Tax evasion remains high -Statia

-only six private schools compliant for 2017

Despite the “hue and cry” about the application of Value-Added Tax (VAT) to private education last year, “all but six” private schools are now before the court for failing to file returns and for the non-payment of taxes they would have actually collected on behalf of the Guyana Revenue Authority (GRA), Commissioner-General Godfrey Statia said yesterday.

Statia told a press conference that Guyanese taxpayers evade paying taxes in every category and that the GRA would have earned approximately $70 billion more than it did in 2017 if everyone paid their fair share.

He noted that the high rate of tax evasion has resulted in several court cases, including at least 30 against private education institutions.

He stressed that while the institutions have collected VAT from increased tuition fees and deducted the Pay As You Earn (P.A.Y.E) contributions from their teachers, they are not remitting these monies to the authority.

“In November, I had to take all but six private education institutions to court for failing to file returns and for nonpayment of the taxes they would have collected on behalf of the Revenue Authority,” he said, before adding that now that the VAT measure has been repealed, tuition fees have not decreased.

Statia advised parents to ensure that they are not still paying VAT.

Godfrey Statia

The government made the 14% VAT applicable to private education fees from the start of last year, resulting in protests by both citizens and schools. Finance Minister Winston Jordan announced the withdrawal of the tax as a 2018 budget measure.

The Commissioner-General also noted yesterday that if the top 10,000 taxpayers in the country paid the right taxes, then the taxes for the rest of the populace could be reduced.  “60% of our revenue is centred around 300 taxpayers and that includes corporate and a few individual taxpayers. Those who are individual taxpayers are persons who just because of the rate differential have elected to remove themselves from the corporate bracket… if you could capture everything from those 300 persons, their percentage of total revenue will move to 70% since many of these companies there are directors, owners and shareholders who would spread that base to 1,000,” Statia said.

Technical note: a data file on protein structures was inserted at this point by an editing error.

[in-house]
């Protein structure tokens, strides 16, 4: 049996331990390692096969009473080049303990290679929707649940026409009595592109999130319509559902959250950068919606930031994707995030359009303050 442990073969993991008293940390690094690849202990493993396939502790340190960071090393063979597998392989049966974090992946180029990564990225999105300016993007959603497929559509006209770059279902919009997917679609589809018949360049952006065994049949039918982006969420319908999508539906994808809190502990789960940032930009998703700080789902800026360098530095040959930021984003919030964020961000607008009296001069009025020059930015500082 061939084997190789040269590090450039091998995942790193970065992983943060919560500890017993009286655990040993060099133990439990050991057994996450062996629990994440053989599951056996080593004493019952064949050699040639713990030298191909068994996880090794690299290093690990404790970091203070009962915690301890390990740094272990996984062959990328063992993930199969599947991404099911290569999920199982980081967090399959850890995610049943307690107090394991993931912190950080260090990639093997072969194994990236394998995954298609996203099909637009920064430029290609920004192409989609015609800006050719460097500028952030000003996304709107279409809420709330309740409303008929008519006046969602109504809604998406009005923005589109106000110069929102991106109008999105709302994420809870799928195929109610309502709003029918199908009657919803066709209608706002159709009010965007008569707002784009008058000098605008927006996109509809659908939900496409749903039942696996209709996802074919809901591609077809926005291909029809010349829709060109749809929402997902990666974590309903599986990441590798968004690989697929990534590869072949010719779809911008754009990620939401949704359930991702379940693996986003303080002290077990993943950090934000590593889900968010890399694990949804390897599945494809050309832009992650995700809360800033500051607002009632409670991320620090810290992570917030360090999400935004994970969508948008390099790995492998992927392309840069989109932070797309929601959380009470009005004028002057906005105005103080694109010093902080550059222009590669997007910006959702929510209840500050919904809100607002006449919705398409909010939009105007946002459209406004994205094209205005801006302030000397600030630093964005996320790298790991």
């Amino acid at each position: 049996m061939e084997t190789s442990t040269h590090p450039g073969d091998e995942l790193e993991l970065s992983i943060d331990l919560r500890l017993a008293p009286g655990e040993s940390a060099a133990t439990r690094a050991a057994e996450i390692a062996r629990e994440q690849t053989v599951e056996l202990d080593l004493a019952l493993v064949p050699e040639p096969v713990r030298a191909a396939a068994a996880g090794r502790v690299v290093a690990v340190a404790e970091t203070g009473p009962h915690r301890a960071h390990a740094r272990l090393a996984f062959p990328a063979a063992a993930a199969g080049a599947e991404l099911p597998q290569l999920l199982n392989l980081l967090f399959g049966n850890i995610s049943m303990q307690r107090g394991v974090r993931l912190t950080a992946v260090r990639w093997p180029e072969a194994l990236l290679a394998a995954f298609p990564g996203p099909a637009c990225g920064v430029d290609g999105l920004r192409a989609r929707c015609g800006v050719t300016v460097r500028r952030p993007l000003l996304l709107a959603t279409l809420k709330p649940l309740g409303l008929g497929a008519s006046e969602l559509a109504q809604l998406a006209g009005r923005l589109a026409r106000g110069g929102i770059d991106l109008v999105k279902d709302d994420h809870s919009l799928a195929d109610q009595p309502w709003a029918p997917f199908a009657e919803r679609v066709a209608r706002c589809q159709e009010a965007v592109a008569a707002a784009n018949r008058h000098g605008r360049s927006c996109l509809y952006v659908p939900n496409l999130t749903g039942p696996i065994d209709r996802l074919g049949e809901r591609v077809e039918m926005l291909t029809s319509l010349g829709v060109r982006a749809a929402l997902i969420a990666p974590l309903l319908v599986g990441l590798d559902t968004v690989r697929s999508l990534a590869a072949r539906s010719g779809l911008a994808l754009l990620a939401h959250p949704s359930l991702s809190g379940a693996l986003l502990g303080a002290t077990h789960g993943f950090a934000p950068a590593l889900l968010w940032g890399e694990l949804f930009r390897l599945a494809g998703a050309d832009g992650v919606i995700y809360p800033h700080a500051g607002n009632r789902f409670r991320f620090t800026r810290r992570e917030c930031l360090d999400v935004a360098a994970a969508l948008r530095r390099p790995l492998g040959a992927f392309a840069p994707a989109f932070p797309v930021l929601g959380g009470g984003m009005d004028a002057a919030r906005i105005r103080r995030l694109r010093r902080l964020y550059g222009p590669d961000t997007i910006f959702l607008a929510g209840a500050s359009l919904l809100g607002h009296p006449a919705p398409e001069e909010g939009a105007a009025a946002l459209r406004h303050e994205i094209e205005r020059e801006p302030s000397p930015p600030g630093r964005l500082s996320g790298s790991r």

‘At all levels’

However, currently tax avoidance is rampant across all taxpayer categories, with lost revenue equal to between 30% and 40% of actual collection, which is equivalent to a sum of approximately $70 billion for 2017 alone.

“If we had that I’m sure the Minister of Finance would be able to balance his budget and capital projects would be completed,” Statia suggested before adding that for last four months of 2017, GRA’s enforcement division collected more in taxes than in the entire 2016 and first eight months of 2017.

“Tax evasion is at all levels… at Customs there is under-invoicing, under-declarations. They use the incorrect code. Codes move from 0 to 40% and if the broker and declarer collude to use the incorrect code, GRA loses…A simple analysis will show people have been using incorrect descriptions,” he stated.

According to Statia, simply by getting rid of some of the miscreants and rotating staff, a significant increase in revenue was realised in the last third of the year. “It’s a countrywide issue. Whether we like it or not, we need to understand that collusion is alive and well and not only in the public but also in the private sector… we have lost all discipline, value systems have been broken down not only at GRA but countrywide,” he lamented, before adding that a few cases are in front of the police.

However, the authority is more likely to charge a taxpayer faster than one of its staff members because of the burden of proof required to institute such charges.

Staff members are more likely to find themselves terminated “with cause” after going through a “grievance process,” which is less bureaucratic than that used in the public service.

“We are not in the public service. We are a corporate body which is semi-autonomous. We terminate you for cause,” Statia stressed, while noting that in his 18 months as Commissioner-General almost 100 persons have been sent home. These persons range from one Assistant-Commissioner, who has since instituted court proceedings, all the way down to clerks. “He was terminated and now has me in court because we allowed him to go instead of charging him. He has taken me to court for dismissing him without notice and giving him three months’ pay. They have reached a stage even when they wrong they think they are right,” Statia said of the lawsuit, while refusing to name the former worker.

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